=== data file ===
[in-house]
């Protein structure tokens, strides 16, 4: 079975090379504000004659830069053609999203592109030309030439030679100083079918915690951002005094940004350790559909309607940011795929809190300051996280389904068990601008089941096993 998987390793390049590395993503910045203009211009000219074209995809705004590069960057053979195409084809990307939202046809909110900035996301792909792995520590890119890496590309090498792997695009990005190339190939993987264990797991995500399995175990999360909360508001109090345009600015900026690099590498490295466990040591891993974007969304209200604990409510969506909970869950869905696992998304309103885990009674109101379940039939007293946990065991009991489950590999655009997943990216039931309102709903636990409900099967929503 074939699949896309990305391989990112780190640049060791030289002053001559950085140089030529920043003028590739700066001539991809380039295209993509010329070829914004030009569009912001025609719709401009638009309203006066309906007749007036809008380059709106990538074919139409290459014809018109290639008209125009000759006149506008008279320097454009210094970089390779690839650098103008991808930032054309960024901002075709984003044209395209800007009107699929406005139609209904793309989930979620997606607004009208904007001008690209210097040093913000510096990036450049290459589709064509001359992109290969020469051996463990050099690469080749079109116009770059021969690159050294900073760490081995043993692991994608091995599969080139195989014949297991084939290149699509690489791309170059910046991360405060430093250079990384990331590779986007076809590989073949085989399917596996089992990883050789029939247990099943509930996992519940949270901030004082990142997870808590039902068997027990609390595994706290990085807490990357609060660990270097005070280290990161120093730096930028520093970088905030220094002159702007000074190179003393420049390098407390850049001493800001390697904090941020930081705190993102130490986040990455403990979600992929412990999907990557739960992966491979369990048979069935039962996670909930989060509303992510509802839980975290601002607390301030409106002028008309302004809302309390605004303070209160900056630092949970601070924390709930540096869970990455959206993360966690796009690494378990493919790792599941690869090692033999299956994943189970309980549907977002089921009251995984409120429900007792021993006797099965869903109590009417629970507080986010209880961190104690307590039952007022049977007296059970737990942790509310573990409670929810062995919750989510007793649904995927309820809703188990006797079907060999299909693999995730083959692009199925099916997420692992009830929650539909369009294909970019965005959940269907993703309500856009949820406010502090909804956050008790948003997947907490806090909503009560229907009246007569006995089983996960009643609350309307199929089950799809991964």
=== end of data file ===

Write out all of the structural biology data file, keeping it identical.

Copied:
[in-house]
């Protein structure tokens, strides 16, 4: 079975090379504000004659830069053609999203592109030309030439030679100083079918915690951002005094940004350790559909309607940011795929809190300051996280389904068990601008089941096993 998987390793390049590395993503910045203009211009000219074209995809705004590069960057053979195409084809990307939202046809909110900035996301792909792995520590890119890496590309090498792997695009990005190339190939993987264990797991995500399995175990999360909360508001109090345009600015900026690099590498490295466990040591891993974007969304209200604990409510969506909970869950869905696992998304309103885990009674109101379940039939007293946990065991009991489950590999655009997943990216039931309102709903636990409900099967929503 074939699949896309990305391989990112780190640049060791030289002053001559950085140089030529920043003028590739700066001539991809380039295209993509010329070829914004030009569009912001025609719709401009638009309203006066309906007749007036809008380059709106990538074919139409290459014809018109290639008209125009000759006149506008008279320097454009210094970089390779690839650098103008991808930032054309960024901002075709984003044209395209800007009107699929406005139609209904793309989930979620997606607004009208904007001008690209210097040093913000510096990036450049290459589709064509001359992109290969020469051996463990050099690469080749079109116009770059021969690159050294900073760490081995043993692991994608091995599969080139195989014949297991084939290149699509690489791309170059910046991360405060430093250079990384990331590779986007076809590989073949085989399917596996089992990883050789029939247990099943509930996992519940949270901030004082990142997870808590039902068997027990609390595994706290990085807490990357609060660990270097005070280290990161120093730096930028520093970088905030220094002159702007000074190179003393420049390098407390850049001493800001390697904090941020930081705190993102130490986040990455403990979600992929412990999907990557739960992966491979369990048979069935039962996670909930989060509303992510509802839980975290601002607390301030409106002028008309302004809302309390605004303070209160900056630092949970601070924390709930540096869970990455959206993360966690796009690494378990493919790792599941690869090692033999299956994943189970309980549907977002089921009251995984409120429900007792021993006797099965869903109590009417629970507080986010209880961190104690307590039952007022049977007296059970737990942790509310573990409670929810062995919750989510007793649904995927309820809703188990006797079907060999299909693999995730083959692009199925099916997420692992009830929650539909369009294909970019965005959940269907993703309500856009949820406010502090909804956050008790948003997947907490806090909503009560229907009246007569006995089983996960009643609350309307199929089950799809991964």